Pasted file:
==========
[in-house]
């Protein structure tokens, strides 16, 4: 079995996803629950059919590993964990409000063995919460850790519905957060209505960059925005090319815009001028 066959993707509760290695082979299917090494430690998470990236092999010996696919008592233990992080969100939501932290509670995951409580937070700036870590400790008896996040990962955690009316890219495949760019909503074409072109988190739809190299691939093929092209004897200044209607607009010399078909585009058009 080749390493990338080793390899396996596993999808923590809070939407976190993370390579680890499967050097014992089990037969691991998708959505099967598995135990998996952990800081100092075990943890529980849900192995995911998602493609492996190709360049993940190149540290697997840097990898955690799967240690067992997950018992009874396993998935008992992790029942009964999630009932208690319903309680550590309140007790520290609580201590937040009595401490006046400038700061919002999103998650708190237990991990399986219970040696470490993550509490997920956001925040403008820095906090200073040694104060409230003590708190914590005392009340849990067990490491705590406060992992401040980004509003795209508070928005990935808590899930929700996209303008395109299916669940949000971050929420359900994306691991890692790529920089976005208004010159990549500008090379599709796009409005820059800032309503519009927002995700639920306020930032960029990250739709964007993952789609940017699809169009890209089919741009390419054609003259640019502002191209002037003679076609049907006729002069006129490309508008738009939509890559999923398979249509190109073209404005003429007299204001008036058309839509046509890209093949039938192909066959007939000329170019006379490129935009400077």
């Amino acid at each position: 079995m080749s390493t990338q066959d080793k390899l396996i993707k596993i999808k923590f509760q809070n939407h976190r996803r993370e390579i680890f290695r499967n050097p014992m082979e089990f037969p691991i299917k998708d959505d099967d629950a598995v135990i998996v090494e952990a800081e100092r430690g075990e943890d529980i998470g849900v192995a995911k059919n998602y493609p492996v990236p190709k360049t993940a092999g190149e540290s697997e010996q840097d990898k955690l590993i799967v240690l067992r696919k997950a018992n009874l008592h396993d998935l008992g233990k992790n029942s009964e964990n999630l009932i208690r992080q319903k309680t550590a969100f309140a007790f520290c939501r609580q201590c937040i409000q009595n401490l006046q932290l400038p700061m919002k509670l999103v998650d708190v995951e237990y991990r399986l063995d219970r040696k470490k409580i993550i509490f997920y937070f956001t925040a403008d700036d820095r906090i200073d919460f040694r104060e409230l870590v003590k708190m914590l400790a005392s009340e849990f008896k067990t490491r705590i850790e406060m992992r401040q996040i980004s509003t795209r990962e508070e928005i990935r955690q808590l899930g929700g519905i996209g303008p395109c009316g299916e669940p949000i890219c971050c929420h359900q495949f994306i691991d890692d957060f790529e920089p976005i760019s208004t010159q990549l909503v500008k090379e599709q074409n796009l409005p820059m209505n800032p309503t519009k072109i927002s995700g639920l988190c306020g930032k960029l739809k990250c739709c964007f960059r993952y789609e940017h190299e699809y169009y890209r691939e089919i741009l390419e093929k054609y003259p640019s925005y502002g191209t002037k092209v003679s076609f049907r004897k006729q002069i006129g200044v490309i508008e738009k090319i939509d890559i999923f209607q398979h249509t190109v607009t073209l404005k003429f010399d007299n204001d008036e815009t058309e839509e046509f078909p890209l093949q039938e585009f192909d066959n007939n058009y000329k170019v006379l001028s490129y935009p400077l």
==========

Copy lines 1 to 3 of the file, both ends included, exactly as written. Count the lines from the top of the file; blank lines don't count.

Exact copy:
[in-house]
């Protein structure tokens, strides 16, 4: 079995996803629950059919590993964990409000063995919460850790519905957060209505960059925005090319815009001028 066959993707509760290695082979299917090494430690998470990236092999010996696919008592233990992080969100939501932290509670995951409580937070700036870590400790008896996040990962955690009316890219495949760019909503074409072109988190739809190299691939093929092209004897200044209607607009010399078909585009058009 080749390493990338080793390899396996596993999808923590809070939407976190993370390579680890499967050097014992089990037969691991998708959505099967598995135990998996952990800081100092075990943890529980849900192995995911998602493609492996190709360049993940190149540290697997840097990898955690799967240690067992997950018992009874396993998935008992992790029942009964999630009932208690319903309680550590309140007790520290609580201590937040009595401490006046400038700061919002999103998650708190237990991990399986219970040696470490993550509490997920956001925040403008820095906090200073040694104060409230003590708190914590005392009340849990067990490491705590406060992992401040980004509003795209508070928005990935808590899930929700996209303008395109299916669940949000971050929420359900994306691991890692790529920089976005208004010159990549500008090379599709796009409005820059800032309503519009927002995700639920306020930032960029990250739709964007993952789609940017699809169009890209089919741009390419054609003259640019502002191209002037003679076609049907006729002069006129490309508008738009939509890559999923398979249509190109073209404005003429007299204001008036058309839509046509890209093949039938192909066959007939000329170019006379490129935009400077």
């Amino acid at each position: 079995m080749s390493t990338q066959d080793k390899l396996i993707k596993i999808k923590f509760q809070n939407h976190r996803r993370e390579i680890f290695r499967n050097p014992m082979e089990f037969p691991i299917k998708d959505d099967d629950a598995v135990i998996v090494e952990a800081e100092r430690g075990e943890d529980i998470g849900v192995a995911k059919n998602y493609p492996v990236p190709k360049t993940a092999g190149e540290s697997e010996q840097d990898k955690l590993i799967v240690l067992r696919k997950a018992n009874l008592h396993d998935l008992g233990k992790n029942s009964e964990n999630l009932i208690r992080q319903k309680t550590a969100f309140a007790f520290c939501r609580q201590c937040i409000q009595n401490l006046q932290l400038p700061m919002k509670l999103v998650d708190v995951e237990y991990r399986l063995d219970r040696k470490k409580i993550i509490f997920y937070f956001t925040a403008d700036d820095r906090i200073d919460f040694r104060e409230l870590v003590k708190m914590l400790a005392s009340e849990f008896k067990t490491r705590i850790e406060m992992r401040q996040i980004s509003t795209r990962e508070e928005i990935r955690q808590l899930g929700g519905i996209g303008p395109c009316g299916e669940p949000i890219c971050c929420h359900q495949f994306i691991d890692d957060f790529e920089p976005i760019s208004t010159q990549l909503v500008k090379e599709q074409n796009l409005p820059m209505n800032p309503t519009k072109i927002s995700g639920l988190c306020g930032k960029l739809k990250c739709c964007f960059r993952y789609e940017h190299e699809y169009y890209r691939e089919i741009l390419e093929k054609y003259p640019s925005y502002g191209t002037k092209v003679s076609f049907r004897k006729q002069i006129g200044v490309i508008e738009k090319i939509d890559i999923f209607q398979h249509t190109v607009t073209l404005k003429f010399d007299n204001d008036e815009t058309e839509e046509f078909p890209l093949q039938e585009f192909d066959n007939n058009y000329k170019v006379l001028s490129y935009p400077l």